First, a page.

Spirit of the Disciplines discusses the role of the body in the development of spiritual maturity. Willard addresses Christianity's fear of the flesh by walking the user through an intellectually challenging discussion on his perception of the importance of bringing the body into relationship with Christ.
If I could reduce Willard's argument to a single concept (at the risk of too much reduction that might offend brother Willard), I would say this: 'No matter where you are, there your body is. For this reason, your body is key to all that you do as a disciple of Jesus.'
Think about it: the essence of faith is love and love is not expressed through abstract ideas or expressions. Love is done in action for someone else. Love can be spoken or it can be acted out but the body is the source of all expressions of love. Love is not merely thinking how nice it would be if I raked my neighbor's yard. Instead, love is expressed when I move my body to grab a rake and step into my neighbor's yard to complete the job.
Likewise, the body is the source of all expressions of sin. It is for this reason that disciplines are required to bring the body into progressive submission to obedience to Christ. I believe Willard to be saying that the degree to which we express love and sin through our bodies is a measure of our maturity in the faith and the depth of our vital love for God and others.
This book, along with Willard's, "In Search of Guidance," has been one of the most formative books for my walk with Christ. I strongly recommend this rigorous book for excellent brain and heart food.
I came to this book after being blown away by the brilliance of "The Divine Conspiracy" by the same author. I hoped it would provide some more practical guidance on the spiritual disciplines as a key tool for Christian discipleship.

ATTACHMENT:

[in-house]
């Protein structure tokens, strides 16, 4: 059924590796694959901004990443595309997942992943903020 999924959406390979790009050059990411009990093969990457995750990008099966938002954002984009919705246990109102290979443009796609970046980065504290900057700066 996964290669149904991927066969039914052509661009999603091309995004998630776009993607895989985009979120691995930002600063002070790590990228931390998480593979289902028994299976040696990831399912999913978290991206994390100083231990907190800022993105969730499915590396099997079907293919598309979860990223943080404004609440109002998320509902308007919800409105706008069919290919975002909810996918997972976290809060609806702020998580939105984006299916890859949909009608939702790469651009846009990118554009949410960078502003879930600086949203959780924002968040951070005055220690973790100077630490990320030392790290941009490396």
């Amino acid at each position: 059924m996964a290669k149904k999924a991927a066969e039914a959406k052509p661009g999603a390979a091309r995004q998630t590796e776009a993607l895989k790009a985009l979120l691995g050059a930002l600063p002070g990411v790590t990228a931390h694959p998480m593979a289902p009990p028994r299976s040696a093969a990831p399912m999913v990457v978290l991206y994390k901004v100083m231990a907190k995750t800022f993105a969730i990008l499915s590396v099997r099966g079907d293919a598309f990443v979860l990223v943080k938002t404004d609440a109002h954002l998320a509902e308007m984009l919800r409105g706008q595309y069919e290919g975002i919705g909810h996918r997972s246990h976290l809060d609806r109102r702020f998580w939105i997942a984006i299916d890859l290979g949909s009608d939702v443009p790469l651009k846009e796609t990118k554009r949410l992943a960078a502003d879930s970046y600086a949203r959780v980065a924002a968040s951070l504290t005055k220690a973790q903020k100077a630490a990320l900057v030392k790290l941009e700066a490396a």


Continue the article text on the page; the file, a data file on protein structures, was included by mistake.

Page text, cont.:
The first chapter offers a teaser. True followers of Christ want to be like him - want to react the way he reacts to situations and want to demonstrate his quality of goodness. "The secret described within these pages has been placed within your reach" says the author. I read eagerly on, but found the first half of the book disappointingly dry.
The author makes a strong and detailed theological and psychological case to explain how and why the spiritual discplines, which are essentially physical practices, are effective in spiritual development. To be honest I was prepared to take the author's word for this. Other like-minded readers could skip a few chapters to where the author switches from theory to practice. From that point onwards I found the book rich, inspiring and practical. The main spiritual disciplines are explained concisely but with enough information for the reader to start the journey of putting them into practice. The author's treatment is complementary to that of Richard Foster in Celebration of Discipline.
The final two chapters of the book address two very important subjects. Firstly, is poverty to be treated as a spiritual discipline - are there spiritual benefits in deliberately giving away our wealth to embrace poverty? The author's strongly argued position might surprise you! Secondly there is an empassioned treatise on the role spiritual disciplines could play in addressing the negative power structures and tendancy to violence of society today, if sufficient numbers of Christians, distributed throughout society, took the disciplines seriously and became increasingly Christlike. It is an exciting, if radical, vision. Dare we believe it to be possible? This book renewed my belief in the transforming work of God's Kingdom - not just in the future age - but right now.